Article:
On Fri, Apr 1, 2022 at 12:22 PM Brett Cannon firstname.lastname@example.org wrote:
On Thu, Mar 31, 2022 at 4:40 PM Victor Stinner email@example.com wrote:
I don't think that the current PEP 11 draft (*) describes correctly the current status of a bunch of platforms which are not "actively" supported. I like to call these plaforms as "best effort support" platforms. I propose considering adding an explicit "Tier 3" to PEP 11.
Rust defines its Tier 3 as: "Tier 3 targets are those which the Rust codebase has support for, but which the Rust project does not build or test automatically, so they may or may not work."
Tier 3 requirements would be *very weak*:
- No buildbot requirement
- No assigned core dev needed
- Don't revert a change breaking a Tier 3 platform
- Don't hold a Python release if a Tier 3 platform is broken
Currently, the "All other platforms" section is quite clear: code can be removed anytime:
"Code changes to platforms not listed in the above tiers may rejected or removed from the code base *without a deprecation process* if they cause a maintenance burden or obstruct general improvements."
The only difference between "Tier 3" and "All other platforms" would be that removing a platform from Tier 3 require a process. I'm not sure if a deprecation is needed. But we have to go through a discussion and someone (SC?) has to decide if it's ok to drop it (remove code).
If there's no buildbot making sure the platform works and no core dev trying to keep it working, then what's the point of listing the platform in the PEP? Otherwise I feel that listing a platform as tier 3 just says, "there's some code in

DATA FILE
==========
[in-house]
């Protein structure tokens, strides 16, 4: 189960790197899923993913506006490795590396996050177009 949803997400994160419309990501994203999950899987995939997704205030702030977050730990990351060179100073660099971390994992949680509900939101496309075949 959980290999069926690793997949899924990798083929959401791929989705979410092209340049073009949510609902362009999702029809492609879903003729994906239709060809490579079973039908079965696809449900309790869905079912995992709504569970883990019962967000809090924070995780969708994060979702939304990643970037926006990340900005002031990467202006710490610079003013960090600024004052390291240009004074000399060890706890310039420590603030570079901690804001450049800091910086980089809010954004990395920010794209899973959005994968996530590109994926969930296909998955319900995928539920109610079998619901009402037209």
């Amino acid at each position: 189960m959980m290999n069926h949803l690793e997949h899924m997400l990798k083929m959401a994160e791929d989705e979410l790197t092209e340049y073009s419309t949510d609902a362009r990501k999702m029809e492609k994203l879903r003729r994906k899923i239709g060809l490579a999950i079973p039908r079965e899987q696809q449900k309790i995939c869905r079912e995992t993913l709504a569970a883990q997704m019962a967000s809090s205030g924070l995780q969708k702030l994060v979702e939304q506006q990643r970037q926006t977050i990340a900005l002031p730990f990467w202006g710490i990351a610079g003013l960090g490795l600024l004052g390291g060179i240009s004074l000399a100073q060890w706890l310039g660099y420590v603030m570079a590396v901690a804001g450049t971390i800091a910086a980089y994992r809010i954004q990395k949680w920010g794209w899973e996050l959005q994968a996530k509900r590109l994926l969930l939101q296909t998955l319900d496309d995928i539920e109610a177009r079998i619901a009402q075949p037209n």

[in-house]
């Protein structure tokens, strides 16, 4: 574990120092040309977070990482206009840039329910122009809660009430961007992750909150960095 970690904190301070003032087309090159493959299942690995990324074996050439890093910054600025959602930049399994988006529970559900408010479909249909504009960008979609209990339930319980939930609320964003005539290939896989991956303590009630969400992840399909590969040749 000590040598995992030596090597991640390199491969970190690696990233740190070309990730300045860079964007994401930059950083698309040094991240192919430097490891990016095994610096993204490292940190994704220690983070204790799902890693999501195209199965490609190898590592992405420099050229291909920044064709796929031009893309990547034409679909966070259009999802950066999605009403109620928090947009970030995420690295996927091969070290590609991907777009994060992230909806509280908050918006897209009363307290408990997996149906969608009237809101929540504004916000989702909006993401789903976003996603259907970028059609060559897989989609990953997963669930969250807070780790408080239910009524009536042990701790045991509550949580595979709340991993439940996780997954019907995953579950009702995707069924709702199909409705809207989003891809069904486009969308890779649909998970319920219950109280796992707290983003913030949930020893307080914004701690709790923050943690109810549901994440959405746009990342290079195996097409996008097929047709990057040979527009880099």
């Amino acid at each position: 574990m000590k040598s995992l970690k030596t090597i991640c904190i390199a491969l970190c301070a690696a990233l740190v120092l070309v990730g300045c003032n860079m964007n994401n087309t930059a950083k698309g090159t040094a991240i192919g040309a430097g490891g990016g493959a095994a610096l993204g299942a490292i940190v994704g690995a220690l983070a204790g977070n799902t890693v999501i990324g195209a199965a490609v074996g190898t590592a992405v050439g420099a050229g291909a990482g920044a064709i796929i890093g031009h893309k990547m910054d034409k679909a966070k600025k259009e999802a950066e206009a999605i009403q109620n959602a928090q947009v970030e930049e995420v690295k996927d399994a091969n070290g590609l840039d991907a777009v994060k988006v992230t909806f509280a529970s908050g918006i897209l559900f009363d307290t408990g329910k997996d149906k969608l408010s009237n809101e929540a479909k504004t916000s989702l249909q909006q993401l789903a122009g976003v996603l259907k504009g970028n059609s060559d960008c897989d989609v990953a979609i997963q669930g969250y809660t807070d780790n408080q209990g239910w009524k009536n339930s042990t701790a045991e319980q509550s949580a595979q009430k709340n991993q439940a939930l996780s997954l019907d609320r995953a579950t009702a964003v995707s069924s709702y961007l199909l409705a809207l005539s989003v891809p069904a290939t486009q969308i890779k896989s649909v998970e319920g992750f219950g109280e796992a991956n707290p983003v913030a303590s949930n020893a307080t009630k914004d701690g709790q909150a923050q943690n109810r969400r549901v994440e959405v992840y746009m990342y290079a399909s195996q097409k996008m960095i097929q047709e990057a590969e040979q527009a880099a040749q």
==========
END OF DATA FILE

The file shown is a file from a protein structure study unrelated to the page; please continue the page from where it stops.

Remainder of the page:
mainfor it, but we have no clue if it works and we won't necessarily try to make it work." And if that's the case then why do we need to keep the code around and the cost of readability of our code base?
Removing code from Python means in practice that the support *can* still continue, but outside of the Git upstream repository: in a fork instead.
For me the main threat of (adding a platform to) Tier 3 is the risk that we might never ever able to drop support for these platforms. PEP 11 would be used by users as a holy document. Maybe we should be clear that Tier 3 is not a strong warranty of long term support, but is just a weak status. For example, put a time bomb: if no developer was available in the last 12 month to fix regressions, drop the platform for Tier 3.
But without a buildbot how do we know when there are regressions and when that regression occurred? I wouldn't even know when those 12 months started w/ this proposal.
I'm thinking at these platforms for Tier 3:
- AIX 6.4 and newer (has a buildbot)
- Android API 24
- s390x arch
- Solaris (has a buildbot)
I would prefer to put FreeBSD and s390x in Tier 3 rather than Tier 2.
Users of these platforms and contributors who added support for these platforms are going to be grumpy if we drop such platform without any warning or process.
Android support seems to be stale for now. But I would prefer to keep it for now.
Last year, I proposed to drop immediately Solaris support (remove code):